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No. 34: Jul-Aug 1984

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Ancient Wisconsin Astronomers

Prof. James Scherz claims to have discovered an ancient Indian calendar site in a marshy region near Wisconsin Rapids, Wisconsin. Scherz was led to the site by aerial photographs taken during a wetlands mapping program. Strange "islands" of higher land seen within the bog were found, upon terrestrial inspection, to be unusually steep, possibly artificial. Some were round, some four-sided; others were shaped like a fish, a rabbit, and a snake. [Wisconsin has many similar "effigy mounds" elsewhere.] Causeways connect some of these so-called islands.

The most interesting features of the islands, however, are prominent rocks and rock cairns. Braving hordes of mosquitoes and ticks, Scherz and an assistant mapped the islands, cairns, and rocks to determine if any astronomical alignments existed. Sure enough, the solstices and equinoxes were predictable from some of the alignments. Another alignment provided the site's latitude.

The exploration of this site is incomplete, and further information is expected. Quite possibly, the site is associated with the famous prehistoric coppermining activities around Lake Superior.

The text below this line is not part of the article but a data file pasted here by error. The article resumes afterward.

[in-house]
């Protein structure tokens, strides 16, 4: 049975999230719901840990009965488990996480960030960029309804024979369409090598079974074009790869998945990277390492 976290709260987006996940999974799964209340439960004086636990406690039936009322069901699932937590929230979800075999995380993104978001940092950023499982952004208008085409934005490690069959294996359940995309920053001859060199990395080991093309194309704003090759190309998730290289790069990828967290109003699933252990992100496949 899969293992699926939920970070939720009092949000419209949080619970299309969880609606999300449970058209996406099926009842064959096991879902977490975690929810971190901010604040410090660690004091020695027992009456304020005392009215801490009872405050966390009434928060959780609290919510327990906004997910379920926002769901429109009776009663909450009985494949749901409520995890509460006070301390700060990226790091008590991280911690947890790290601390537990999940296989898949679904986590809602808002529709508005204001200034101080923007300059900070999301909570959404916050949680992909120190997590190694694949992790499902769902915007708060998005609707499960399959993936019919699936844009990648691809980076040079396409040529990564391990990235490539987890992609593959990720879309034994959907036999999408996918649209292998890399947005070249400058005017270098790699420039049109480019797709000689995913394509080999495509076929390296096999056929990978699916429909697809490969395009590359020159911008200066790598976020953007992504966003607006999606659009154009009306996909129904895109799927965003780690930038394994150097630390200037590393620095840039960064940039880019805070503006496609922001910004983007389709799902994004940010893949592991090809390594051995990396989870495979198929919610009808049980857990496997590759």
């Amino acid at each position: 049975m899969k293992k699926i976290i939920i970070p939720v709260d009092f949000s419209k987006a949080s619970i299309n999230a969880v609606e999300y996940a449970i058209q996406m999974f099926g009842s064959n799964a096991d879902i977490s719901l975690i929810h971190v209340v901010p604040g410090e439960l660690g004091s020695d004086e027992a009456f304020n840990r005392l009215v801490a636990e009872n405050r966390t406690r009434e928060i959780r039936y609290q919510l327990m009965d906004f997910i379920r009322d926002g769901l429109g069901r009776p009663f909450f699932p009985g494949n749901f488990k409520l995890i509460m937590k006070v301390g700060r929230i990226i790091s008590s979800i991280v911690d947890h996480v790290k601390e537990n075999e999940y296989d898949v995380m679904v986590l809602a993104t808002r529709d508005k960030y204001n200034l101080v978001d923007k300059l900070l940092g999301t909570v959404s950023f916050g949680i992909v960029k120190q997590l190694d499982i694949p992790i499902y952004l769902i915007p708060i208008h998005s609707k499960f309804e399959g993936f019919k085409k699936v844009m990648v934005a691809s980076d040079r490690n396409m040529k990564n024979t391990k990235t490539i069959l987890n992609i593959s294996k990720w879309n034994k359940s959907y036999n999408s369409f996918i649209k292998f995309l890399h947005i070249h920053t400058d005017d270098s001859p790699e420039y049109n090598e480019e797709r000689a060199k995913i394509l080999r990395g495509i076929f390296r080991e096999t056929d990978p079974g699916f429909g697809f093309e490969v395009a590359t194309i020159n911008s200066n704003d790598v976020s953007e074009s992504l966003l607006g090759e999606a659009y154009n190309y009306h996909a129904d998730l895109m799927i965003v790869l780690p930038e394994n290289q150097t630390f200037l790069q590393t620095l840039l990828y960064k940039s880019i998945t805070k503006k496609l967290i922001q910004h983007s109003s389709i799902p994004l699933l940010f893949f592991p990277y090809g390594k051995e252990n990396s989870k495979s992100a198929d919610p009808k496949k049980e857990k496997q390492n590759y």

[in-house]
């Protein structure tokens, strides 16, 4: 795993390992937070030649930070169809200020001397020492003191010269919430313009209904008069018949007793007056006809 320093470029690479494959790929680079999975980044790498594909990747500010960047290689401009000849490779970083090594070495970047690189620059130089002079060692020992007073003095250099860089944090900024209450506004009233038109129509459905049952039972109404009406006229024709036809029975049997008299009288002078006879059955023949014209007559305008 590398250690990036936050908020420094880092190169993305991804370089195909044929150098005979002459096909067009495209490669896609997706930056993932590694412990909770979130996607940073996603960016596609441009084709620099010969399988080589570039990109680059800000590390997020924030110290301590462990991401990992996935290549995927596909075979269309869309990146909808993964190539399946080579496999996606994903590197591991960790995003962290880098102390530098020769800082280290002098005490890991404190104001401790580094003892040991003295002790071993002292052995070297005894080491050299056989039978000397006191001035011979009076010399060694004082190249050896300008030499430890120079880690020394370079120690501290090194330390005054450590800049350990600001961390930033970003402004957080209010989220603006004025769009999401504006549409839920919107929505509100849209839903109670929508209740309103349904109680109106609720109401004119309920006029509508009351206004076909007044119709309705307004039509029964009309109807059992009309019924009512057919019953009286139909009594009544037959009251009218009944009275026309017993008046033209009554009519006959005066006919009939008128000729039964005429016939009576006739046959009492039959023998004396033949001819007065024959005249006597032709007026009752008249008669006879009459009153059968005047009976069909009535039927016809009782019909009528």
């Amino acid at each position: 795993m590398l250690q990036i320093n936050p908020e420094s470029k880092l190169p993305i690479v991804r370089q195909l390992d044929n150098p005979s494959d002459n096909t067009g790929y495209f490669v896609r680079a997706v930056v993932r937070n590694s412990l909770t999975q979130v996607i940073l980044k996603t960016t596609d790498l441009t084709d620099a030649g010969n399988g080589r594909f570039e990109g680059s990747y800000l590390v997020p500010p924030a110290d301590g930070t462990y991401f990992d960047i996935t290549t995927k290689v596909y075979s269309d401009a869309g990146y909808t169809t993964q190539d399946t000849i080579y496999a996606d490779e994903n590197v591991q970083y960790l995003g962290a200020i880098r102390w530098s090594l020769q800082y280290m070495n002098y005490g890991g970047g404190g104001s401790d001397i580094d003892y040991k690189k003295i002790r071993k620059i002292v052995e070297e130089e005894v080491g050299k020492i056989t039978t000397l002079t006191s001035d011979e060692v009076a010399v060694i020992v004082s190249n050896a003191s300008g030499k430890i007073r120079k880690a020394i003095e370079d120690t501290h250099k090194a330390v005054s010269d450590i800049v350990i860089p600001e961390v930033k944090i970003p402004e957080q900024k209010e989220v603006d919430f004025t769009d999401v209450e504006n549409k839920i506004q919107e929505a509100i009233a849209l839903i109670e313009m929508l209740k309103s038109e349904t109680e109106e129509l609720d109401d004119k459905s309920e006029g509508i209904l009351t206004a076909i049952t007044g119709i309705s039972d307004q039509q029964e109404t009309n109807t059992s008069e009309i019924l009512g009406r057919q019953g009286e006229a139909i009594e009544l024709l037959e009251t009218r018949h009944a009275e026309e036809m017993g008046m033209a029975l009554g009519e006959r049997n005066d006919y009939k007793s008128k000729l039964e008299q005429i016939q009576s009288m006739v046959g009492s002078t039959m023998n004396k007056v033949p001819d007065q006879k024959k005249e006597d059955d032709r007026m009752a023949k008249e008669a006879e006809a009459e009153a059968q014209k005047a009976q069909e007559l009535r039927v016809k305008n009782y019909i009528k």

(Murn, Thomas J.; "Portage County Cairns: Wisconsin's Rockhenge," NEARA Journal, 18:50, 1984. Originally published in Wisconsin Natural Resources, vol. 7, no. 2. NEARA = New England Antiquities Research Association.)

Reference. Considerable detail on the prehistoric Lake Superior copper mining and the Wisconsin effigy mounds can be found in our Handbook: Ancient Man. For information on this book, visit: here.

Wisconsin calendar site, showing some of the cairn-rock alignments. Wisconsin calendar site, showing some of the cairn-rock alignments. The stippled islands are surrounded by marsh.

From Science Frontiers #34, JUL-AUG 1984. 1984-2000 William R. Corliss